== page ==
Bee amidst pollen-laded flowers
kair 101

How to remove pollen stains

Cut flowers may brighten your day, but can also leave fabrics with pollen stains, with lilies among the worst culprits. Whether you’ve brushed your sleeve or stained your carpet, with the right know-how, pollen is easier to remove than you think. Read on to find out how. For other common stains, check out our definitive 101 stain removal guide.

Step #1: shake off the pollen

Though it might seem like the natural thing to do, don’t touch the pollen, or try to brush or wipe it off with your hands: doing so will only set the powdery substance, setting it deeper into the pile or weave of fabrics. For the same reason, don’t run it under water either. The trick to removing pollen is to shake or lift it from the fabric as much as possible before laundering. If possible, start by shaking the stained item outdoors, holding the affected area face down so the pollen can’t fall onto other areas of the clothing or onto carpet.

Step #2: gently lift with tape 

Image source: The Spruce

Wrap some scotch or masking tape around your fingers, then gently press the sticky side onto the stain to lift the pollen from the fabric’s surface. Most of the pollen should come up with the tape as you pat it (you can also use sticky tape to remove other powdery, delicate things, such as spider webs, crumbs and pet hairs). This approach is usually more effective if the pollen has already been rubbed into the fabric. If you prefer though, or if you have no sticky tape to hand, use your vacuum cleaner’s crevice to suck up the pollen. 

Step #3: rinse, soak, rinse   

Run cold water through the back of the fabric to rinse the stained area and encourage the pollen barbs and hooks to detach themselves. When you’ve removed as much as you can by rinsing, soak the item in a tub or sink for 30 minutes. After rinsing and soaking, flush water through the fabric again to force more pollen out through the front. For carpets, gently blot the stain with a damp cloth, working from the edges towards the middle.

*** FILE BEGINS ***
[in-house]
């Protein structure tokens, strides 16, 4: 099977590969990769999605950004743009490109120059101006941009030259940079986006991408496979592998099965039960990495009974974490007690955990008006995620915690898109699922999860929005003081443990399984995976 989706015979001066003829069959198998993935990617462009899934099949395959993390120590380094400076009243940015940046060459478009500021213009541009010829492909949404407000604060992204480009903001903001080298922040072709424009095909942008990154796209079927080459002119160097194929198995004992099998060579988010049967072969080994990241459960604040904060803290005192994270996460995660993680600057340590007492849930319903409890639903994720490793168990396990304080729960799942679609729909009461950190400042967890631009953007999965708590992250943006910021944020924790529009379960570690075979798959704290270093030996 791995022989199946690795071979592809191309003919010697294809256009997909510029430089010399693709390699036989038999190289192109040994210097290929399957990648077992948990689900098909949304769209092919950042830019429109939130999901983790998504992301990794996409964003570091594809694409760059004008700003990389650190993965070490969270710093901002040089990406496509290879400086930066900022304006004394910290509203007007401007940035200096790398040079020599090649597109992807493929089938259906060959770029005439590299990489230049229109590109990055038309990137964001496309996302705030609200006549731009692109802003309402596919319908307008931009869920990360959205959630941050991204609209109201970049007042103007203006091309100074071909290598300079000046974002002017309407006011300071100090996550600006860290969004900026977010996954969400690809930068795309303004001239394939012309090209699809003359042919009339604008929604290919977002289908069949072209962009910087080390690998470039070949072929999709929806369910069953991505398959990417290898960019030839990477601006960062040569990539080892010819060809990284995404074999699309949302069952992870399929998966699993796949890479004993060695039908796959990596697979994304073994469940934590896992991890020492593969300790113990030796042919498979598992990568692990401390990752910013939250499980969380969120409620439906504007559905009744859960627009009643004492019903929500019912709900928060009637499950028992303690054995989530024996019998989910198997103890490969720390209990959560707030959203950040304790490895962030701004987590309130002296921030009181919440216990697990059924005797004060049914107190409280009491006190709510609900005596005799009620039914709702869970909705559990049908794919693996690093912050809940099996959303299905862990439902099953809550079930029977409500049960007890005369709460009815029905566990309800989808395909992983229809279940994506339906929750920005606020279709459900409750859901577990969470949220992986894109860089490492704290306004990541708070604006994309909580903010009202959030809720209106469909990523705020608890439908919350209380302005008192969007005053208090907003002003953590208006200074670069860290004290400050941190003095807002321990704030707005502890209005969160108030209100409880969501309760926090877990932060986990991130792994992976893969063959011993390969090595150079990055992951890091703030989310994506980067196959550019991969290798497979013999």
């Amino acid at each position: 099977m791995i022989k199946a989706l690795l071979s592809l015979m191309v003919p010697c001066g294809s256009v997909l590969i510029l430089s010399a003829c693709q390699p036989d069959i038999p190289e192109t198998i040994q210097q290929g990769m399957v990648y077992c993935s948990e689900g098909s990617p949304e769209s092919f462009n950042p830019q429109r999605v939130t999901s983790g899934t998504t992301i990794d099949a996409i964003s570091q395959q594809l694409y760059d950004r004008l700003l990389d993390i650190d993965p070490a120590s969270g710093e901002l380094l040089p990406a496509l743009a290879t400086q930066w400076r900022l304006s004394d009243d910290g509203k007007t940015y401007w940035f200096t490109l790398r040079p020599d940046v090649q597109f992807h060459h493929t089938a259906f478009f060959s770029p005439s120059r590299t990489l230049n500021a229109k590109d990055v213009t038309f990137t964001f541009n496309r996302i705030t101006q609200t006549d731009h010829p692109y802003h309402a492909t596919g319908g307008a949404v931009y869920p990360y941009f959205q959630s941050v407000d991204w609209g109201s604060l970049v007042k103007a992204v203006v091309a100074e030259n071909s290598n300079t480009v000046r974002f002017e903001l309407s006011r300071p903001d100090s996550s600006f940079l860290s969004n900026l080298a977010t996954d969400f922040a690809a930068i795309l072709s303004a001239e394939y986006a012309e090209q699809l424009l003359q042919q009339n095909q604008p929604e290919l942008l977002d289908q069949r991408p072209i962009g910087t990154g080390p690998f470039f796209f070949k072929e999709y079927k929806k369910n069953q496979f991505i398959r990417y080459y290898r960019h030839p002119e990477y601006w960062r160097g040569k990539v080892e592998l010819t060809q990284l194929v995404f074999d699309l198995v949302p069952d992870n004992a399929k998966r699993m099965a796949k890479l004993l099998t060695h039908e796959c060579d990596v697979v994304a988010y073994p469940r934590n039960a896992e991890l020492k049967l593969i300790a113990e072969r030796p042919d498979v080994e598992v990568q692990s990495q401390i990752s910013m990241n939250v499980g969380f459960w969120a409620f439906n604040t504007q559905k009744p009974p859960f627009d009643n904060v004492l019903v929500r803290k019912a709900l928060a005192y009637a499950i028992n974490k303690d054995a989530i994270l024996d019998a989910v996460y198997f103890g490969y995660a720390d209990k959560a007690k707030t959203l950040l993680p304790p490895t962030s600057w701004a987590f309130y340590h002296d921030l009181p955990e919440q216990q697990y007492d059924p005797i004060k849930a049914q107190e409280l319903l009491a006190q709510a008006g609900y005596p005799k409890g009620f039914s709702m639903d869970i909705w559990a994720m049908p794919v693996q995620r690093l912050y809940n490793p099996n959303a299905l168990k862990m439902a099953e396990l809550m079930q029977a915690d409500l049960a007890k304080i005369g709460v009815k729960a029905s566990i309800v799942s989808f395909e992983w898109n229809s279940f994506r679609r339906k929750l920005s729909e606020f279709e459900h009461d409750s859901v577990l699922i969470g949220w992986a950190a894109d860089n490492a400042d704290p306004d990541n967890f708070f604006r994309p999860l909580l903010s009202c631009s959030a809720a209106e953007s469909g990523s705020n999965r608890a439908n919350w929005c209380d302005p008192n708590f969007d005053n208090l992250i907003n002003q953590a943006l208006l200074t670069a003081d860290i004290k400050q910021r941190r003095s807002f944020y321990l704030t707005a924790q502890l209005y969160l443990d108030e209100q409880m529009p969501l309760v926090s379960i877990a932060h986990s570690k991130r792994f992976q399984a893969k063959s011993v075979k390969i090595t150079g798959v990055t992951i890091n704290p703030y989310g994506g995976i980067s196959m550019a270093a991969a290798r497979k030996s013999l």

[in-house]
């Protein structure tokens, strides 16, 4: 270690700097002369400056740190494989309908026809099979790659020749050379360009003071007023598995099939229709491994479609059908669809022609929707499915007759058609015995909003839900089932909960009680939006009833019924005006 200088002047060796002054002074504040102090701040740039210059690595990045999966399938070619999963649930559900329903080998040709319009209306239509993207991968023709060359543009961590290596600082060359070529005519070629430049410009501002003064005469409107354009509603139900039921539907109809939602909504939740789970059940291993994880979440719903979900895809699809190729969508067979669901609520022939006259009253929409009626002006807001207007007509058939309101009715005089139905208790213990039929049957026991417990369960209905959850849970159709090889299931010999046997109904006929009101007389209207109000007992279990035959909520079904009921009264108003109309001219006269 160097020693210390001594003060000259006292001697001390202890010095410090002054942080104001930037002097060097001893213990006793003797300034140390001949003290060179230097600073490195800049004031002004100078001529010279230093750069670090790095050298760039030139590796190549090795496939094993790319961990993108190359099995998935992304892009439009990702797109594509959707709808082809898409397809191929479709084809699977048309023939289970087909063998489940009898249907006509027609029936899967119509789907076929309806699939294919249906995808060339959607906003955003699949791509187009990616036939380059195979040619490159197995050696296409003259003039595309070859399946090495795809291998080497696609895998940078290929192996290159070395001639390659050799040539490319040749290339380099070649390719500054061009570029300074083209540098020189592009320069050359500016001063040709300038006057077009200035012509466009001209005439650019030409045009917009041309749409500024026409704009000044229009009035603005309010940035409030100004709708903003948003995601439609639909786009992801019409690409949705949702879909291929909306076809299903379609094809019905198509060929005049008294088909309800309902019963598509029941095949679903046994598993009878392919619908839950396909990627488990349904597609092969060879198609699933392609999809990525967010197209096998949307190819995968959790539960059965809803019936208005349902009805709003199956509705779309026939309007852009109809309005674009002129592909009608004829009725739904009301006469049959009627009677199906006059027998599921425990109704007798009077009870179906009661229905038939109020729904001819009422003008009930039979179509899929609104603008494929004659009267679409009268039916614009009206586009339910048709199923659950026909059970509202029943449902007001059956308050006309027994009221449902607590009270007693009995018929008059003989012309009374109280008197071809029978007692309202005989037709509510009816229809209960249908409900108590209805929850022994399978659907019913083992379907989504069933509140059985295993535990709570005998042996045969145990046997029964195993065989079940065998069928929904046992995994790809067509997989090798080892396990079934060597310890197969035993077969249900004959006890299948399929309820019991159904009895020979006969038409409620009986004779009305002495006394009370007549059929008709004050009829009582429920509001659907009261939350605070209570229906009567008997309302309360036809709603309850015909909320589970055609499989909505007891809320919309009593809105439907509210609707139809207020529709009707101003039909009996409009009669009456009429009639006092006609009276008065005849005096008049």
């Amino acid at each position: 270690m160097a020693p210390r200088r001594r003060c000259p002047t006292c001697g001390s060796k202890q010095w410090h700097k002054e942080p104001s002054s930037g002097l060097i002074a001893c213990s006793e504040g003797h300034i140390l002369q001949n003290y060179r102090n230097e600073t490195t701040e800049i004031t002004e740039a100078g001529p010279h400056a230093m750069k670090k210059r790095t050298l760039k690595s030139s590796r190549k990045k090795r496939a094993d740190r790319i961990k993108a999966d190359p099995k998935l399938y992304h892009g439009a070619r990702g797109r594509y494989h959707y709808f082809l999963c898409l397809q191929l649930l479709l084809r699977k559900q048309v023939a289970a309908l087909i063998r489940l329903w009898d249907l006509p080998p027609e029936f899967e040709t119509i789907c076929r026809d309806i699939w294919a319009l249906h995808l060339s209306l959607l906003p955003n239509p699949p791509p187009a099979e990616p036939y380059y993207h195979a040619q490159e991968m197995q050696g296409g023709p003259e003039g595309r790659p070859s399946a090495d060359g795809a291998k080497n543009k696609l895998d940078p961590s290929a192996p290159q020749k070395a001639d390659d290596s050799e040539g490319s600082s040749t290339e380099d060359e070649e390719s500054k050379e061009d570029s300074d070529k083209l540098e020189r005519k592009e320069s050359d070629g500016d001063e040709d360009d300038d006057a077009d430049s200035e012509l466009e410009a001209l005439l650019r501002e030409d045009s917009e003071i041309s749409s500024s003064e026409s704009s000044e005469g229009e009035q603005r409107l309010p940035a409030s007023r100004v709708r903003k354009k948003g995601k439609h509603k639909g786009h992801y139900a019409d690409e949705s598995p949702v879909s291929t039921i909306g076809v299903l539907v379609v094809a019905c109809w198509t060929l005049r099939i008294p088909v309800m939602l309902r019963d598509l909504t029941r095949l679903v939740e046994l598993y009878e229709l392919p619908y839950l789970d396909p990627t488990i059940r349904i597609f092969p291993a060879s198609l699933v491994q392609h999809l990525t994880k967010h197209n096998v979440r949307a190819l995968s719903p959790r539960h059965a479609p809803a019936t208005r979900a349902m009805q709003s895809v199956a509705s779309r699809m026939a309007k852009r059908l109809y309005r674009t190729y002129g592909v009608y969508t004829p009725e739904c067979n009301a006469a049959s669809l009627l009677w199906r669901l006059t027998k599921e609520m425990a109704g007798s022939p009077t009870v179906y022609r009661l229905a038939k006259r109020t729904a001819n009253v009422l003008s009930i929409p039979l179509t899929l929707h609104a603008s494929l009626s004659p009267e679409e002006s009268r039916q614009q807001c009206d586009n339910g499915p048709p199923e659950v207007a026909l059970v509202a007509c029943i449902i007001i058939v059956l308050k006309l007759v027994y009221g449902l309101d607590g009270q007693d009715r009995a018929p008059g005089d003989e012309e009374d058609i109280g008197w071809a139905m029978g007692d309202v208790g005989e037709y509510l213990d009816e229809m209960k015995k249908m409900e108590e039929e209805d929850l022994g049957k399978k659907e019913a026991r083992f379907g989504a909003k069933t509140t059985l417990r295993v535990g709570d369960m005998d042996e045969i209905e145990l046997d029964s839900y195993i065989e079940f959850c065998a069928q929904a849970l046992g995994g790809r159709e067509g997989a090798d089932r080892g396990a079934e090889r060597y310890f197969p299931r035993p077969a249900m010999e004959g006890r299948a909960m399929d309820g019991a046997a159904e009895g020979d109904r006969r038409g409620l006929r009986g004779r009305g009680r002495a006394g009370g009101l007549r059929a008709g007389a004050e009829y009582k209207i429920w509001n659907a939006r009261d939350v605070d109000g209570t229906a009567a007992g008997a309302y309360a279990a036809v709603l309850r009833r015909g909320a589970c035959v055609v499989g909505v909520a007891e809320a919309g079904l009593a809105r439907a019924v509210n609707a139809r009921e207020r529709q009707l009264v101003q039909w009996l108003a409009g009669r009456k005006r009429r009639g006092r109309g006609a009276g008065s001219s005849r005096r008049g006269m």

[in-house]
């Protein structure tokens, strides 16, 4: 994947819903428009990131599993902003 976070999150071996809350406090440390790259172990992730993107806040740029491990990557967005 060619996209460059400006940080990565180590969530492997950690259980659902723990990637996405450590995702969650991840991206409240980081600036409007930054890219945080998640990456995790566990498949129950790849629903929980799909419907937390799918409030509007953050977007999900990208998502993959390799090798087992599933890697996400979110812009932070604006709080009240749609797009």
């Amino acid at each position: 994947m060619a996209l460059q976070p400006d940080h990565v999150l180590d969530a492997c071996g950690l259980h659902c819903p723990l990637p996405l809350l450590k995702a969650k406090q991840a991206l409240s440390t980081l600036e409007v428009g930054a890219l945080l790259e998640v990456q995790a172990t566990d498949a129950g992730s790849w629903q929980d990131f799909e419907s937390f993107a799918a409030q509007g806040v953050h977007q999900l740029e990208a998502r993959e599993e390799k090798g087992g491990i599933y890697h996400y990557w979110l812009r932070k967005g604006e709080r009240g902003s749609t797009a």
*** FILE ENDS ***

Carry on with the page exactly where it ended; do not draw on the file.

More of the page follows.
Step #4: wash with a liquid laundry detergent 

Gently rub a liquid laundry detergent, like Kair, into the affected area, letting it sit for 15 minutes and break down any remaining pollen. Then launder in the warmest water recommended for the fabric (for delicates like wool and silk, that means no more than 30ºC). We recommend avoiding mainstream enzyme-based detergents containing harsh ingredients like bleaching agents, optical brighteners and enzymes, which are detrimental to fabric integrity, strength, shape and colour. If there’s any remaining pollen residue or colour, soak in a solution of distilled white vinegar, then launder as normal once more. 

Step #5: air dry (and repeat) 

Air dry the item - outside in direct sunlight, if possible - avoiding tumble dryers at all costs (the heat will only set any pollen residue, and also damage the fabric’s fibres). Direct sunlight works wonders on many pollen stains, especially from light-coloured pollen. Lay woollen items flat in their natural shape, but hang other fabrics (tops from the bottom, bottoms from the top). If, after air drying, you can still spot a trace, leave the item in the sun for a day or two to further erase the stain before repeating the stain removal process, though take care with dark-coloured items - too much light can cause fading over time. 

Step #6: blot with rubbing alcohol 

Pollen stains can be stubborn, so may need several treatments to completely disappear. If neither detergent nor sunlight vanquish the stain, try applying rubbing alcohol (a.k.a. ethanol - also great for removing oil-based ink from clothes). Blot with a clean white cloth, then rinse thoroughly before laundering. Always test for colour fastness first, though, by spot-testing the solvent on an inconspicuous area of the stained garment. 

Follow these simple steps, repeating them if necessary, for perfectly pollen-free fabrics. Prevention is always better than cure, though, so if you’re dealing with pollen-laden cut flowers, like lilies, we recommend removing the stamen before arranging in a vase. Simply hold each flower over the sink and pinch or snip off the stamen using fine, sharp scissors. That way, you can avoid picking up powdery pollen stains in the first place! 

 

Cover image by Burst

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